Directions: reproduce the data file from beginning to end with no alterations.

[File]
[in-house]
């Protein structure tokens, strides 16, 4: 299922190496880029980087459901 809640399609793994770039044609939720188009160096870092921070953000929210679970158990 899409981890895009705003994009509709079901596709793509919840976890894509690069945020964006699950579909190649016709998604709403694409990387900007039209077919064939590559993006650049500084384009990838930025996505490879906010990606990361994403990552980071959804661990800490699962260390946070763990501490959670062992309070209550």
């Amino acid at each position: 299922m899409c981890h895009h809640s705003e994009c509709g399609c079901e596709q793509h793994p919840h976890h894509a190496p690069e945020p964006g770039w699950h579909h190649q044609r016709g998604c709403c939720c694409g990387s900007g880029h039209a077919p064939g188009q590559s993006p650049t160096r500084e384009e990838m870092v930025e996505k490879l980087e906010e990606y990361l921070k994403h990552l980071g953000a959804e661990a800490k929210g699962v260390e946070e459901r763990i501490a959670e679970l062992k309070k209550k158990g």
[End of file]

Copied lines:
[in-house]
């Protein structure tokens, strides 16, 4: 299922190496880029980087459901 809640399609793994770039044609939720188009160096870092921070953000929210679970158990 899409981890895009705003994009509709079901596709793509919840976890894509690069945020964006699950579909190649016709998604709403694409990387900007039209077919064939590559993006650049500084384009990838930025996505490879906010990606990361994403990552980071959804661990800490699962260390946070763990501490959670062992309070209550």
């Amino acid at each position: 299922m899409c981890h895009h809640s705003e994009c509709g399609c079901e596709q793509h793994p919840h976890h894509a190496p690069e945020p964006g770039w699950h579909h190649q044609r016709g998604c709403c939720c694409g990387s900007g880029h039209a077919p064939g188009q590559s993006p650049t160096r500084e384009e990838m870092v930025e996505k490879l980087e906010e990606y990361l921070k994403h990552l980071g953000a959804e661990a800490k929210g699962v260390e946070e459901r763990i501490a959670e679970l062992k309070k209550k158990g």